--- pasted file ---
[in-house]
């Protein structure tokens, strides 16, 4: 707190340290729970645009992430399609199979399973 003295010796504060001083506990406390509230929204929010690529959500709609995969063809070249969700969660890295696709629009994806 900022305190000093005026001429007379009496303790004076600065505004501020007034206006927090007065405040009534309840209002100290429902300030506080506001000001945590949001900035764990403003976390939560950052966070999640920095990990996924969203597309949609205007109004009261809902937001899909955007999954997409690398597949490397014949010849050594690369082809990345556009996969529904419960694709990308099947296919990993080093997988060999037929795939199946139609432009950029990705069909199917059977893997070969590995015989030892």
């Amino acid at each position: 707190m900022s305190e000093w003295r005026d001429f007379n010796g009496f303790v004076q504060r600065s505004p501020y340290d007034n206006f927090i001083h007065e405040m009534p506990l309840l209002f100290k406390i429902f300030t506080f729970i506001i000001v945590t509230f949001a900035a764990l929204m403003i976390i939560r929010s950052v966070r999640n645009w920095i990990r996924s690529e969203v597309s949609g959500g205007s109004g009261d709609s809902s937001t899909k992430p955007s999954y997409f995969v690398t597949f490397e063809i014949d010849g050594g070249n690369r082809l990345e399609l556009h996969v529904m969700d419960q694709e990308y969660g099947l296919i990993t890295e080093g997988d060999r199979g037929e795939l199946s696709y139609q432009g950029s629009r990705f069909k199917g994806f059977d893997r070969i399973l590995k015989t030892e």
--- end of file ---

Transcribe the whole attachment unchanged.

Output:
[in-house]
């Protein structure tokens, strides 16, 4: 707190340290729970645009992430399609199979399973 003295010796504060001083506990406390509230929204929010690529959500709609995969063809070249969700969660890295696709629009994806 900022305190000093005026001429007379009496303790004076600065505004501020007034206006927090007065405040009534309840209002100290429902300030506080506001000001945590949001900035764990403003976390939560950052966070999640920095990990996924969203597309949609205007109004009261809902937001899909955007999954997409690398597949490397014949010849050594690369082809990345556009996969529904419960694709990308099947296919990993080093997988060999037929795939199946139609432009950029990705069909199917059977893997070969590995015989030892």
């Amino acid at each position: 707190m900022s305190e000093w003295r005026d001429f007379n010796g009496f303790v004076q504060r600065s505004p501020y340290d007034n206006f927090i001083h007065e405040m009534p506990l309840l209002f100290k406390i429902f300030t506080f729970i506001i000001v945590t509230f949001a900035a764990l929204m403003i976390i939560r929010s950052v966070r999640n645009w920095i990990r996924s690529e969203v597309s949609g959500g205007s109004g009261d709609s809902s937001t899909k992430p955007s999954y997409f995969v690398t597949f490397e063809i014949d010849g050594g070249n690369r082809l990345e399609l556009h996969v529904m969700d419960q694709e990308y969660g099947l296919i990993t890295e080093g997988d060999r199979g037929e795939l199946s696709y139609q432009g950029s629009r990705f069909k199917g994806f059977d893997r070969i399973l590995k015989t030892e």